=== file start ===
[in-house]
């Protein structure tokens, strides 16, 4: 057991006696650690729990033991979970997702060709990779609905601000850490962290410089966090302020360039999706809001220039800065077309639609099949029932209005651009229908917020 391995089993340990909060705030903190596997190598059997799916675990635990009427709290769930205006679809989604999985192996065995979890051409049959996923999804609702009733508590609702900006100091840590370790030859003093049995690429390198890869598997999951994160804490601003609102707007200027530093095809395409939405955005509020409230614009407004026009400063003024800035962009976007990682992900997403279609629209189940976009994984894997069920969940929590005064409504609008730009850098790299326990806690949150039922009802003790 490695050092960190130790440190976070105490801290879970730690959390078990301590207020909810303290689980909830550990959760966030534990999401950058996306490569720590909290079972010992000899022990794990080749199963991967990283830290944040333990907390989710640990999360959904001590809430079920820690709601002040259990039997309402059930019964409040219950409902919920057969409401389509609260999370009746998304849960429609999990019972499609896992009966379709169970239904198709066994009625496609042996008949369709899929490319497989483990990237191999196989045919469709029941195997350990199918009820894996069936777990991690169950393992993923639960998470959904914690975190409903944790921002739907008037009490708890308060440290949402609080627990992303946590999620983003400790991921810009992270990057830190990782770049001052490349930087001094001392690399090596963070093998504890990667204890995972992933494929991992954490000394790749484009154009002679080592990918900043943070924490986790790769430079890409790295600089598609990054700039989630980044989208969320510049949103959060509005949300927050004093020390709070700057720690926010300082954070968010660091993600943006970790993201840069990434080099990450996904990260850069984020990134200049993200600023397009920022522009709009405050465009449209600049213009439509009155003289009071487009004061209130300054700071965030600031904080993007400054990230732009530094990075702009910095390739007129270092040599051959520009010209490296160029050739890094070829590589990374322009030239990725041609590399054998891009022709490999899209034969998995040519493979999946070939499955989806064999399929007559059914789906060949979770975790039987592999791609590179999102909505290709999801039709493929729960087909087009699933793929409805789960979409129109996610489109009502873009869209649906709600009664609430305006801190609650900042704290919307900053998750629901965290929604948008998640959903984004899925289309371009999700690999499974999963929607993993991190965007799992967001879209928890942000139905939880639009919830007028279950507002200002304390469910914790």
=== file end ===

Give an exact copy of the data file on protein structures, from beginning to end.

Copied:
[in-house]
């Protein structure tokens, strides 16, 4: 057991006696650690729990033991979970997702060709990779609905601000850490962290410089966090302020360039999706809001220039800065077309639609099949029932209005651009229908917020 391995089993340990909060705030903190596997190598059997799916675990635990009427709290769930205006679809989604999985192996065995979890051409049959996923999804609702009733508590609702900006100091840590370790030859003093049995690429390198890869598997999951994160804490601003609102707007200027530093095809395409939405955005509020409230614009407004026009400063003024800035962009976007990682992900997403279609629209189940976009994984894997069920969940929590005064409504609008730009850098790299326990806690949150039922009802003790 490695050092960190130790440190976070105490801290879970730690959390078990301590207020909810303290689980909830550990959760966030534990999401950058996306490569720590909290079972010992000899022990794990080749199963991967990283830290944040333990907390989710640990999360959904001590809430079920820690709601002040259990039997309402059930019964409040219950409902919920057969409401389509609260999370009746998304849960429609999990019972499609896992009966379709169970239904198709066994009625496609042996008949369709899929490319497989483990990237191999196989045919469709029941195997350990199918009820894996069936777990991690169950393992993923639960998470959904914690975190409903944790921002739907008037009490708890308060440290949402609080627990992303946590999620983003400790991921810009992270990057830190990782770049001052490349930087001094001392690399090596963070093998504890990667204890995972992933494929991992954490000394790749484009154009002679080592990918900043943070924490986790790769430079890409790295600089598609990054700039989630980044989208969320510049949103959060509005949300927050004093020390709070700057720690926010300082954070968010660091993600943006970790993201840069990434080099990450996904990260850069984020990134200049993200600023397009920022522009709009405050465009449209600049213009439509009155003289009071487009004061209130300054700071965030600031904080993007400054990230732009530094990075702009910095390739007129270092040599051959520009010209490296160029050739890094070829590589990374322009030239990725041609590399054998891009022709490999899209034969998995040519493979999946070939499955989806064999399929007559059914789906060949979770975790039987592999791609590179999102909505290709999801039709493929729960087909087009699933793929409805789960979409129109996610489109009502873009869209649906709600009664609430305006801190609650900042704290919307900053998750629901965290929604948008998640959903984004899925289309371009999700690999499974999963929607993993991190965007799992967001879209928890942000139905939880639009919830007028279950507002200002304390469910914790």